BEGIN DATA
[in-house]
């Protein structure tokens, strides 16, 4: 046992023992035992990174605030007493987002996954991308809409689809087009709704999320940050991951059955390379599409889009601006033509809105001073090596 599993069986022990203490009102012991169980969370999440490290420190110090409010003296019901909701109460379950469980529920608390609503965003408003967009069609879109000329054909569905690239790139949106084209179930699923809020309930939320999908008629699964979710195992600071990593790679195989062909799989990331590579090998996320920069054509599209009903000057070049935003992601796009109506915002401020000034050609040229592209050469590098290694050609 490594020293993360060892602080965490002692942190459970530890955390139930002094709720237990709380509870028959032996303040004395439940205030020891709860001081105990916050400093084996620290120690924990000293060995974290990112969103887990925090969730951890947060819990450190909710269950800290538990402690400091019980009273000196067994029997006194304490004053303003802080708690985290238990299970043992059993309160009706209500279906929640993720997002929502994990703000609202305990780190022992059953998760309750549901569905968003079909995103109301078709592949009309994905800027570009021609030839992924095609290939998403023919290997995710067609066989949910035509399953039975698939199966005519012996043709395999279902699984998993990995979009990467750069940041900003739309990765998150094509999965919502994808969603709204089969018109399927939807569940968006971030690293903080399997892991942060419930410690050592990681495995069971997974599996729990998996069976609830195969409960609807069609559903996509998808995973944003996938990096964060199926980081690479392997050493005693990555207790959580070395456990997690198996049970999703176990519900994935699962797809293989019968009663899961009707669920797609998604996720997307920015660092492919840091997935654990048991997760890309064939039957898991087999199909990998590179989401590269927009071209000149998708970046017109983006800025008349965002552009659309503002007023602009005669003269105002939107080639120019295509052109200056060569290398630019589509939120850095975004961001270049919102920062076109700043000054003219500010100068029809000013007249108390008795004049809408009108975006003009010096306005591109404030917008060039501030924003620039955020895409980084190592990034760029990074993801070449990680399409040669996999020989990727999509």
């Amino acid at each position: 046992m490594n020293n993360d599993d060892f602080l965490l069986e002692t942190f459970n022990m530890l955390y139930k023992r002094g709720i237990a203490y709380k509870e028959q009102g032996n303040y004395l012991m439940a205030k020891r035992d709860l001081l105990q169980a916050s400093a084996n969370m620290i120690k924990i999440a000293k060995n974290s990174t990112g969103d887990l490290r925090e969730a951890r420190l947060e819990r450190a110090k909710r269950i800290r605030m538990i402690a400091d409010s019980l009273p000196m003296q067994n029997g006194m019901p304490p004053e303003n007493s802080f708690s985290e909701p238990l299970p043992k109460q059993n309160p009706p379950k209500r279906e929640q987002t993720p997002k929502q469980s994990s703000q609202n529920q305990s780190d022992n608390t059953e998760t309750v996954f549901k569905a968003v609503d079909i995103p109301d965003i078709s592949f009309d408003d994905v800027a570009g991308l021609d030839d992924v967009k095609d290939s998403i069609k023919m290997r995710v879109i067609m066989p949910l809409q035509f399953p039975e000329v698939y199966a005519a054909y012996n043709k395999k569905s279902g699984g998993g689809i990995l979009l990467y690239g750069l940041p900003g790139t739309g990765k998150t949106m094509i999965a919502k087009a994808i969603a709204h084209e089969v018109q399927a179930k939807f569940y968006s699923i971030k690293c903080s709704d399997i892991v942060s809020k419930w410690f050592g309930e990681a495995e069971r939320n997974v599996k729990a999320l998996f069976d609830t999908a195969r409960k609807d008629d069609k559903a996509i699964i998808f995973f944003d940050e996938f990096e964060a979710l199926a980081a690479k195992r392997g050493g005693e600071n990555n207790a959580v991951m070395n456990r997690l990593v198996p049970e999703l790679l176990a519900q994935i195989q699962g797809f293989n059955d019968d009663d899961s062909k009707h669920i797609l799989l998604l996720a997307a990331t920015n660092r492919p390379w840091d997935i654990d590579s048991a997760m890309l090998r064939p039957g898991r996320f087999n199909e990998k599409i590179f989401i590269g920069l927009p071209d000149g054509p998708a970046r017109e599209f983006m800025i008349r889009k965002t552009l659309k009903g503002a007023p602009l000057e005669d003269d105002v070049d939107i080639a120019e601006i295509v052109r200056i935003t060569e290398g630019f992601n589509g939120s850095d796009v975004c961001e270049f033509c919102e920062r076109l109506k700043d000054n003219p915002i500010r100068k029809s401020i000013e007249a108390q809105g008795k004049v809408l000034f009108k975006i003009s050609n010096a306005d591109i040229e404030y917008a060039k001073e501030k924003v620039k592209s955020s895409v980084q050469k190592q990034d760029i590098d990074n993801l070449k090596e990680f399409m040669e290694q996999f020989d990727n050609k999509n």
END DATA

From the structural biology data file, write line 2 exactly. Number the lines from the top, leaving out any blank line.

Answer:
């Protein structure tokens, strides 16, 4: 046992023992035992990174605030007493987002996954991308809409689809087009709704999320940050991951059955390379599409889009601006033509809105001073090596 599993069986022990203490009102012991169980969370999440490290420190110090409010003296019901909701109460379950469980529920608390609503965003408003967009069609879109000329054909569905690239790139949106084209179930699923809020309930939320999908008629699964979710195992600071990593790679195989062909799989990331590579090998996320920069054509599209009903000057070049935003992601796009109506915002401020000034050609040229592209050469590098290694050609 490594020293993360060892602080965490002692942190459970530890955390139930002094709720237990709380509870028959032996303040004395439940205030020891709860001081105990916050400093084996620290120690924990000293060995974290990112969103887990925090969730951890947060819990450190909710269950800290538990402690400091019980009273000196067994029997006194304490004053303003802080708690985290238990299970043992059993309160009706209500279906929640993720997002929502994990703000609202305990780190022992059953998760309750549901569905968003079909995103109301078709592949009309994905800027570009021609030839992924095609290939998403023919290997995710067609066989949910035509399953039975698939199966005519012996043709395999279902699984998993990995979009990467750069940041900003739309990765998150094509999965919502994808969603709204089969018109399927939807569940968006971030690293903080399997892991942060419930410690050592990681495995069971997974599996729990998996069976609830195969409960609807069609559903996509998808995973944003996938990096964060199926980081690479392997050493005693990555207790959580070395456990997690198996049970999703176990519900994935699962797809293989019968009663899961009707669920797609998604996720997307920015660092492919840091997935654990048991997760890309064939039957898991087999199909990998590179989401590269927009071209000149998708970046017109983006800025008349965002552009659309503002007023602009005669003269105002939107080639120019295509052109200056060569290398630019589509939120850095975004961001270049919102920062076109700043000054003219500010100068029809000013007249108390008795004049809408009108975006003009010096306005591109404030917008060039501030924003620039955020895409980084190592990034760029990074993801070449990680399409040669996999020989990727999509």